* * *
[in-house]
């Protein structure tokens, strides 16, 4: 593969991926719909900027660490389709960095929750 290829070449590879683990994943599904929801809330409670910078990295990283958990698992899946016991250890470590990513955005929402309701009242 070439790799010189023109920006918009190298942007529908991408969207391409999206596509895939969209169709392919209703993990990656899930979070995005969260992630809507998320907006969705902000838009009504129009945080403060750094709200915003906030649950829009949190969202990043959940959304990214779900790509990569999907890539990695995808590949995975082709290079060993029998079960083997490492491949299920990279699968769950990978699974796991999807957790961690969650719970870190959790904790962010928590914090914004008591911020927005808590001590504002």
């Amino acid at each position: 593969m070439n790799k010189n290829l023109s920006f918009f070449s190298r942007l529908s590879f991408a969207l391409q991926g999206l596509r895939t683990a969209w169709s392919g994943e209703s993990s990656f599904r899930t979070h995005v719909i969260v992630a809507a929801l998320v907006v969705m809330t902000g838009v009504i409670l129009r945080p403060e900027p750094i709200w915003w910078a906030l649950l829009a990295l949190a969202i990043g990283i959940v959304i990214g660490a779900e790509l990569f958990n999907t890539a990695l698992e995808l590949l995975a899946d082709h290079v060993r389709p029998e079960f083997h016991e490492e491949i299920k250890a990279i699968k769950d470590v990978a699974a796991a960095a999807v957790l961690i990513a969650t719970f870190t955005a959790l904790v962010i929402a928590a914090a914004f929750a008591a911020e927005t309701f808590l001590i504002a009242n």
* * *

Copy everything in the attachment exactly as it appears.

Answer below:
[in-house]
């Protein structure tokens, strides 16, 4: 593969991926719909900027660490389709960095929750 290829070449590879683990994943599904929801809330409670910078990295990283958990698992899946016991250890470590990513955005929402309701009242 070439790799010189023109920006918009190298942007529908991408969207391409999206596509895939969209169709392919209703993990990656899930979070995005969260992630809507998320907006969705902000838009009504129009945080403060750094709200915003906030649950829009949190969202990043959940959304990214779900790509990569999907890539990695995808590949995975082709290079060993029998079960083997490492491949299920990279699968769950990978699974796991999807957790961690969650719970870190959790904790962010928590914090914004008591911020927005808590001590504002």
């Amino acid at each position: 593969m070439n790799k010189n290829l023109s920006f918009f070449s190298r942007l529908s590879f991408a969207l391409q991926g999206l596509r895939t683990a969209w169709s392919g994943e209703s993990s990656f599904r899930t979070h995005v719909i969260v992630a809507a929801l998320v907006v969705m809330t902000g838009v009504i409670l129009r945080p403060e900027p750094i709200w915003w910078a906030l649950l829009a990295l949190a969202i990043g990283i959940v959304i990214g660490a779900e790509l990569f958990n999907t890539a990695l698992e995808l590949l995975a899946d082709h290079v060993r389709p029998e079960f083997h016991e490492e491949i299920k250890a990279i699968k769950d470590v990978a699974a796991a960095a999807v957790l961690i990513a969650t719970f870190t955005a959790l904790v962010i929402a928590a914090a914004f929750a008591a911020e927005t309701f808590l001590i504002a009242n």